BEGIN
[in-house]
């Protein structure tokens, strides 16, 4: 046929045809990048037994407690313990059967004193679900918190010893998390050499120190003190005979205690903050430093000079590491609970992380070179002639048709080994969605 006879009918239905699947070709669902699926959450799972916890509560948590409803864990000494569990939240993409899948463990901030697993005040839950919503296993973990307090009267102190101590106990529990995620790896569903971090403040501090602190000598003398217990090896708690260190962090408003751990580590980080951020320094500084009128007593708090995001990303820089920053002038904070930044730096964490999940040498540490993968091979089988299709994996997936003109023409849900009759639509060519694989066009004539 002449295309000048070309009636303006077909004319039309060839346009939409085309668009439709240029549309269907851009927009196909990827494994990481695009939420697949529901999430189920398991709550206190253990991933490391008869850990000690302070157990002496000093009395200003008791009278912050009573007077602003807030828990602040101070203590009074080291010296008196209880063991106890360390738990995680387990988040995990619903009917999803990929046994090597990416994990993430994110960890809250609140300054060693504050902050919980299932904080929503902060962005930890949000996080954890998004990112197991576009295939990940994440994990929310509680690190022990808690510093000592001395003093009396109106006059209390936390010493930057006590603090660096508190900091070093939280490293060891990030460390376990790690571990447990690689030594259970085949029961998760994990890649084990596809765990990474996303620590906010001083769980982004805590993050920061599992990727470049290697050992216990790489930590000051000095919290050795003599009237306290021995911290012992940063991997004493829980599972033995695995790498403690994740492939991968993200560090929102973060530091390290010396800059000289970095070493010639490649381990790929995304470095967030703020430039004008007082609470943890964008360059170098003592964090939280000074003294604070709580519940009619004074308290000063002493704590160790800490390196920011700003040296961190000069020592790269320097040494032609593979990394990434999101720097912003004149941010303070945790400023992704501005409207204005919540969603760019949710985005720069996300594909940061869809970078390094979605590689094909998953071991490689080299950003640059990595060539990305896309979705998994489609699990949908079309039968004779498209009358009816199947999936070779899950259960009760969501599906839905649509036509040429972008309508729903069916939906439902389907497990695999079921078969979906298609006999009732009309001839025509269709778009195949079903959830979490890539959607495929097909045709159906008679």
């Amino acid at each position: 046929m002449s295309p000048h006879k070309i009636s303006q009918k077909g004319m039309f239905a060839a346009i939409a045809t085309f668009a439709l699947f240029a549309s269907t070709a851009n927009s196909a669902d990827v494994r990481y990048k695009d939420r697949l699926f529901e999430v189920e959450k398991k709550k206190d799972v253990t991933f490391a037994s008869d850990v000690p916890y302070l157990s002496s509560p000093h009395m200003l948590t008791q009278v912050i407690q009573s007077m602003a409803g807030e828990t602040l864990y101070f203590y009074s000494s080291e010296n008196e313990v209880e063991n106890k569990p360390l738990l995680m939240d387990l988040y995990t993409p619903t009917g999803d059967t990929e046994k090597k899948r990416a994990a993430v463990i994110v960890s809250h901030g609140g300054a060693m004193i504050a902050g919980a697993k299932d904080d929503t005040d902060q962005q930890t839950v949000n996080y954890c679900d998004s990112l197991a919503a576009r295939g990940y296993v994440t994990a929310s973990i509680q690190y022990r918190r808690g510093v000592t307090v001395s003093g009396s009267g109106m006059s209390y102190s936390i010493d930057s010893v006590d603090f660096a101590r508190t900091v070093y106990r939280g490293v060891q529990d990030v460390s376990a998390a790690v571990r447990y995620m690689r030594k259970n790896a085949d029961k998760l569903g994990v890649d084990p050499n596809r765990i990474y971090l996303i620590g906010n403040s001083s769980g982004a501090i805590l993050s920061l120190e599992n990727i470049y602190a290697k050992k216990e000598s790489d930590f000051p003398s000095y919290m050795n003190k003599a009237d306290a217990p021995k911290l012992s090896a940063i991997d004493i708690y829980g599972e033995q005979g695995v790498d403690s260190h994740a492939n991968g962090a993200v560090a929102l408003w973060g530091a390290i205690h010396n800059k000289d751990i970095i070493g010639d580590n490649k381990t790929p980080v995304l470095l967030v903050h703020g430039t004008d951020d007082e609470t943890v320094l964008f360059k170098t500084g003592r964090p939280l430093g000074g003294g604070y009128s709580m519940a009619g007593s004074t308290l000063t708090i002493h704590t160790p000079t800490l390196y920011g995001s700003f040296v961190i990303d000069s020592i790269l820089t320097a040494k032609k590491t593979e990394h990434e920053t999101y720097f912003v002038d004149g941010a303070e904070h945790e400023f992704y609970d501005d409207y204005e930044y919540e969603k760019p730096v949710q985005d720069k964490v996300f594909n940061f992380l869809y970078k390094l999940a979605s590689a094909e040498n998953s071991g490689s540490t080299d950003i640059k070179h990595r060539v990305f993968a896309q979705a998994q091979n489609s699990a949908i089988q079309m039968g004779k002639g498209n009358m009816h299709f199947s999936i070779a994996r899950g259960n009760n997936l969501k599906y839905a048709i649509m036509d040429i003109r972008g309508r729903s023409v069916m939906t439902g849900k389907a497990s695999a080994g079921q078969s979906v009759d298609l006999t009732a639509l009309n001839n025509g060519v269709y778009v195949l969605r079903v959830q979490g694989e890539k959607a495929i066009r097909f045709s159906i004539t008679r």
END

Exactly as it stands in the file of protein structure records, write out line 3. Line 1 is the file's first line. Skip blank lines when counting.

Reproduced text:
């Amino acid at each position: 046929m002449s295309p000048h006879k070309i009636s303006q009918k077909g004319m039309f239905a060839a346009i939409a045809t085309f668009a439709l699947f240029a549309s269907t070709a851009n927009s196909a669902d990827v494994r990481y990048k695009d939420r697949l699926f529901e999430v189920e959450k398991k709550k206190d799972v253990t991933f490391a037994s008869d850990v000690p916890y302070l157990s002496s509560p000093h009395m200003l948590t008791q009278v912050i407690q009573s007077m602003a409803g807030e828990t602040l864990y101070f203590y009074s000494s080291e010296n008196e313990v209880e063991n106890k569990p360390l738990l995680m939240d387990l988040y995990t993409p619903t009917g999803d059967t990929e046994k090597k899948r990416a994990a993430v463990i994110v960890s809250h901030g609140g300054a060693m004193i504050a902050g919980a697993k299932d904080d929503t005040d902060q962005q930890t839950v949000n996080y954890c679900d998004s990112l197991a919503a576009r295939g990940y296993v994440t994990a929310s973990i509680q690190y022990r918190r808690g510093v000592t307090v001395s003093g009396s009267g109106m006059s209390y102190s936390i010493d930057s010893v006590d603090f660096a101590r508190t900091v070093y106990r939280g490293v060891q529990d990030v460390s376990a998390a790690v571990r447990y995620m690689r030594k259970n790896a085949d029961k998760l569903g994990v890649d084990p050499n596809r765990i990474y971090l996303i620590g906010n403040s001083s769980g982004a501090i805590l993050s920061l120190e599992n990727i470049y602190a290697k050992k216990e000598s790489d930590f000051p003398s000095y919290m050795n003190k003599a009237d306290a217990p021995k911290l012992s090896a940063i991997d004493i708690y829980g599972e033995q005979g695995v790498d403690s260190h994740a492939n991968g962090a993200v560090a929102l408003w973060g530091a390290i205690h010396n800059k000289d751990i970095i070493g010639d580590n490649k381990t790929p980080v995304l470095l967030v903050h703020g430039t004008d951020d007082e609470t943890v320094l964008f360059k170098t500084g003592r964090p939280l430093g000074g003294g604070y009128s709580m519940a009619g007593s004074t308290l000063t708090i002493h704590t160790p000079t800490l390196y920011g995001s700003f040296v961190i990303d000069s020592i790269l820089t320097a040494k032609k590491t593979e990394h990434e920053t999101y720097f912003v002038d004149g941010a303070e904070h945790e400023f992704y609970d501005d409207y204005e930044y919540e969603k760019p730096v949710q985005d720069k964490v996300f594909n940061f992380l869809y970078k390094l999940a979605s590689a094909e040498n998953s071991g490689s540490t080299d950003i640059k070179h990595r060539v990305f993968a896309q979705a998994q091979n489609s699990a949908i089988q079309m039968g004779k002639g498209n009358m009816h299709f199947s999936i070779a994996r899950g259960n009760n997936l969501k599906y839905a048709i649509m036509d040429i003109r972008g309508r729903s023409v069916m939906t439902g849900k389907a497990s695999a080994g079921q078969s979906v009759d298609l006999t009732a639509l009309n001839n025509g060519v269709y778009v195949l969605r079903v959830q979490g694989e890539k959607a495929i066009r097909f045709s159906i004539t008679r």